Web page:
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Molecular phylogeny is used to analyze hereditary differences in DNA sequences between organisms in order to determine their evolutionary relationship.

Every living organism carries DNA; closely related organisms share similarities in their DNA, while DNA from more distantly related organisms is more dissimilar. DNA found in conserved sequences is expected to accumulate
Select Option mutationsduplicationsreplications
over time. Assuming this occurs at a constant rate in these sequences, scientists can date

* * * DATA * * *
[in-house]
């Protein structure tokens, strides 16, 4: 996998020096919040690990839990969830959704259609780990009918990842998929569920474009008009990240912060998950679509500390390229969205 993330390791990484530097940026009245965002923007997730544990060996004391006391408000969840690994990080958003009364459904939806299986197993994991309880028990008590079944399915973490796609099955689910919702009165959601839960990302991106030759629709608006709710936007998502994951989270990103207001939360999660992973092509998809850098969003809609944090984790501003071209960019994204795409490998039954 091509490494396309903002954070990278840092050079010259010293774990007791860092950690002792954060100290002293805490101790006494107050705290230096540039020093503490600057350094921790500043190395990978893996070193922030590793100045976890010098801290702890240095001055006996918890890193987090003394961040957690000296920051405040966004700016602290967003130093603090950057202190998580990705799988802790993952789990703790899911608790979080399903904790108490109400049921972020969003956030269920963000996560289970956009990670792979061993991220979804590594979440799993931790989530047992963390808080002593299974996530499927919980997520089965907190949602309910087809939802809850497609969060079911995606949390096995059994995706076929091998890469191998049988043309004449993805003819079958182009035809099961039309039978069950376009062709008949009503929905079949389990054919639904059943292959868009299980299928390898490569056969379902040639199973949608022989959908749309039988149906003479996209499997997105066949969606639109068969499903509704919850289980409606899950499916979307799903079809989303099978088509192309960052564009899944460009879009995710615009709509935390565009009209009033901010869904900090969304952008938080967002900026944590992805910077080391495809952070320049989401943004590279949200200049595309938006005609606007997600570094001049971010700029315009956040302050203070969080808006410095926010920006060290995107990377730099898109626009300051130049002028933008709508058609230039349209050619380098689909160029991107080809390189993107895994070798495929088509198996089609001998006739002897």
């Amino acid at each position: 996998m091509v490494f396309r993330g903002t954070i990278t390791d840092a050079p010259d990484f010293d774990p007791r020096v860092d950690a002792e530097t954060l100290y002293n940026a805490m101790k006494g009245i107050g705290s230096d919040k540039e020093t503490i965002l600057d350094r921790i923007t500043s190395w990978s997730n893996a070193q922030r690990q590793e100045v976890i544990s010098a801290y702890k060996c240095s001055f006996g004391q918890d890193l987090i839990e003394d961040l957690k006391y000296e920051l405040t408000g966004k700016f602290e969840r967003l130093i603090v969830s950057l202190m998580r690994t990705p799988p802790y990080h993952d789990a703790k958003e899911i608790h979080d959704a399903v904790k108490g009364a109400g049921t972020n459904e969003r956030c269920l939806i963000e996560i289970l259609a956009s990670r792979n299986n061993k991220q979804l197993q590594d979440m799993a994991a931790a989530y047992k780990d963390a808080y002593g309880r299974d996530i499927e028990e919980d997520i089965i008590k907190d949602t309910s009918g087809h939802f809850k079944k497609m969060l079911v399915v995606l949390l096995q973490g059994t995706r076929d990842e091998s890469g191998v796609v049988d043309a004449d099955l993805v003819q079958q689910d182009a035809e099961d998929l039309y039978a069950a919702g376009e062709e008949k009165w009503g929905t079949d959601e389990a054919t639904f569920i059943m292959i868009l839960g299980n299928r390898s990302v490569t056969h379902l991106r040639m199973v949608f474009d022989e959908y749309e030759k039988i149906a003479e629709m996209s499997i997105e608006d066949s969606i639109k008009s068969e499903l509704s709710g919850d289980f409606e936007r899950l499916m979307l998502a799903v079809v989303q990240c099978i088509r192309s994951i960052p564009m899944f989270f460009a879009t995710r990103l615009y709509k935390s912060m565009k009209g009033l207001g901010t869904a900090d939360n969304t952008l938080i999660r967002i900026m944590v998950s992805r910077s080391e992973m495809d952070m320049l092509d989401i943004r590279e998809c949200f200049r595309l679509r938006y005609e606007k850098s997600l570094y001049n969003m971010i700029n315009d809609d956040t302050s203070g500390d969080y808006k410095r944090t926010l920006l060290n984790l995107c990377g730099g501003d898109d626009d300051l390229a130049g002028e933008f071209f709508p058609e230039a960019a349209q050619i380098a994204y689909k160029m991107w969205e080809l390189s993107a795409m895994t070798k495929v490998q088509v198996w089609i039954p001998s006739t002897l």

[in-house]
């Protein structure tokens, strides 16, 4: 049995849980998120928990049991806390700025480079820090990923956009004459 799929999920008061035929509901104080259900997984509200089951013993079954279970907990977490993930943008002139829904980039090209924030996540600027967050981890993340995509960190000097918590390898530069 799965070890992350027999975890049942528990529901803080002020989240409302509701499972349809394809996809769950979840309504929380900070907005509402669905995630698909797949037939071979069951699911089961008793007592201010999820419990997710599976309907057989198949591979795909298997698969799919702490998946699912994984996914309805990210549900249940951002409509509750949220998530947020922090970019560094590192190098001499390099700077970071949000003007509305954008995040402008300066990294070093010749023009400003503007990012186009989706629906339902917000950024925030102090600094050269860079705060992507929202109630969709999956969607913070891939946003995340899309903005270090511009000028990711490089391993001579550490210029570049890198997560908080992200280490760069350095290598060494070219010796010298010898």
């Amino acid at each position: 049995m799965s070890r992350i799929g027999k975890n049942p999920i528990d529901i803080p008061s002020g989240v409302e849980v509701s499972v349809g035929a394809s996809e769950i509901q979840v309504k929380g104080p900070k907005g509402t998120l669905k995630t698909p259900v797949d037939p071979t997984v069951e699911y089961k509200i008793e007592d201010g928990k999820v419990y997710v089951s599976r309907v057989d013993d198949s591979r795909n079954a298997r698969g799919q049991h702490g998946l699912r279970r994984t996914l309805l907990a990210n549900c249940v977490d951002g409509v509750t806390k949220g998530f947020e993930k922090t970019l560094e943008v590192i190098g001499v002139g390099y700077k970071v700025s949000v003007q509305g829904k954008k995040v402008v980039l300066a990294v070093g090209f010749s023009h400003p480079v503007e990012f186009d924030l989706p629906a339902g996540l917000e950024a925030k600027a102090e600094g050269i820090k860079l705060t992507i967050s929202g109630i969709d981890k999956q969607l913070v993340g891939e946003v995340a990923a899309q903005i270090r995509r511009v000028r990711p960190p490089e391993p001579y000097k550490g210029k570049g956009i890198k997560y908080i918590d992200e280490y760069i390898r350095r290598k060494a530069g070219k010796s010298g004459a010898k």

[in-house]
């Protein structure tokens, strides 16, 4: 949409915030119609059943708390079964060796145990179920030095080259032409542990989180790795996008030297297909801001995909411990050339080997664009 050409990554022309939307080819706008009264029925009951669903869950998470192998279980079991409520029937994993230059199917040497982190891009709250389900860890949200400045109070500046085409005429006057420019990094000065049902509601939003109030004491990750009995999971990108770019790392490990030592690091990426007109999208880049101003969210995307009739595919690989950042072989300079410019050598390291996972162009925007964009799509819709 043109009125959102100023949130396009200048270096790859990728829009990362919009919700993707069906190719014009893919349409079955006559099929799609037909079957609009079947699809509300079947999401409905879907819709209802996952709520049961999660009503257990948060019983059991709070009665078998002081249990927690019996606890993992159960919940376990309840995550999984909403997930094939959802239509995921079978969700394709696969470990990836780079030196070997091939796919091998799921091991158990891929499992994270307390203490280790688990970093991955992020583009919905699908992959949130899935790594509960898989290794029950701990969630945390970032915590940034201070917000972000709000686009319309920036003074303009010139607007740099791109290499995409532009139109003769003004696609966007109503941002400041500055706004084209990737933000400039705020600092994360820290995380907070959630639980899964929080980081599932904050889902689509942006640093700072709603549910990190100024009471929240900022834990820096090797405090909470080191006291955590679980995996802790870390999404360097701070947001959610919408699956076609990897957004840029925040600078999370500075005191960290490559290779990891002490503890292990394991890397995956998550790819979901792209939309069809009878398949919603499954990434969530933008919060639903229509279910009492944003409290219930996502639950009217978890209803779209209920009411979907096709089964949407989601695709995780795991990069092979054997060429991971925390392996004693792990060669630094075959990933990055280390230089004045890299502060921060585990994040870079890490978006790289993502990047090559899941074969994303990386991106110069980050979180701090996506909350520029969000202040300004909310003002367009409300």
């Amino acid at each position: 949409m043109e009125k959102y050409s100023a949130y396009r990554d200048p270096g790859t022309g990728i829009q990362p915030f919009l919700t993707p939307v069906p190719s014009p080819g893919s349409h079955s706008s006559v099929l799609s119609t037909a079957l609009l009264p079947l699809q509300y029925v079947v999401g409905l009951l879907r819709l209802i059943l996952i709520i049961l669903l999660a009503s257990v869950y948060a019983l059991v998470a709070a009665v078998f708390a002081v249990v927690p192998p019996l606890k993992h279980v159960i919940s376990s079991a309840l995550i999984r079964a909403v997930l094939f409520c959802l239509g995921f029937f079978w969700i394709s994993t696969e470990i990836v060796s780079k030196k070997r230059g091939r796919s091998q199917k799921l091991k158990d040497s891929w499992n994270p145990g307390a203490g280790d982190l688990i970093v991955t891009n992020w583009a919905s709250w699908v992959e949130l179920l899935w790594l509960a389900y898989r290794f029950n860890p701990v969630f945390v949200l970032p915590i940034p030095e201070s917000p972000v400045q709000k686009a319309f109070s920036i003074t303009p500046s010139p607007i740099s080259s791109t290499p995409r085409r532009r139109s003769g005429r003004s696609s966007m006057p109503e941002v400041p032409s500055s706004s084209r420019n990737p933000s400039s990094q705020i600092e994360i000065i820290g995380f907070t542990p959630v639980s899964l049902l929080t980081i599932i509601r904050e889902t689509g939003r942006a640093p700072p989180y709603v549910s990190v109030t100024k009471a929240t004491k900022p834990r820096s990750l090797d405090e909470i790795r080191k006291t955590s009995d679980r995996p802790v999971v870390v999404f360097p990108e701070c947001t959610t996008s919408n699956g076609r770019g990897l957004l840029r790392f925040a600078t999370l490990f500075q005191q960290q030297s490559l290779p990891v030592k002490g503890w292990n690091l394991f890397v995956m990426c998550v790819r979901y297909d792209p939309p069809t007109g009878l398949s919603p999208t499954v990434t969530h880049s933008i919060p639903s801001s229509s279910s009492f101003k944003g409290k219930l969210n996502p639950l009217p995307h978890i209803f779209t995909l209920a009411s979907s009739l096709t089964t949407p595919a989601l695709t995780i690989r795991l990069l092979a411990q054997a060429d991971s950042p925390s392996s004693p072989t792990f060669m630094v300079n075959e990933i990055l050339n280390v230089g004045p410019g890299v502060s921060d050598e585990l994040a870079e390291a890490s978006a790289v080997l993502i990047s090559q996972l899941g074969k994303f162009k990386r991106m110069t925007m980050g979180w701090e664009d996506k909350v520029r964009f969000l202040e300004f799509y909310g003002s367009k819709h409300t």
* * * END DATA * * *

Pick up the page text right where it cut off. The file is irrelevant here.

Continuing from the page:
Select Option emergencedivergenceallegiance
between different organisms. Molecular phylogeny uses the data obtained in order to build a phylogenetic tree showing the probable evolution of various organisms (see phylogenetic tree of West Nile virus strains).

Rossini, Giada, and Fabrizio Carletti. "Figure 1 - Phylogenetic Analysis of West Nile Virus Isolates, Italy, 2008–2009 - Volume 17, Number 5-May 2011 - Emerging Infectious Disease Journal - CDC." Emerging Infectious Diseases 17.5 (2011): n. pag. Phylogenetic Analysis of West Nile Virus Isolates, Italy, 2008–2009., 14 Aug. 2011. Web. 02 Apr. 2016.

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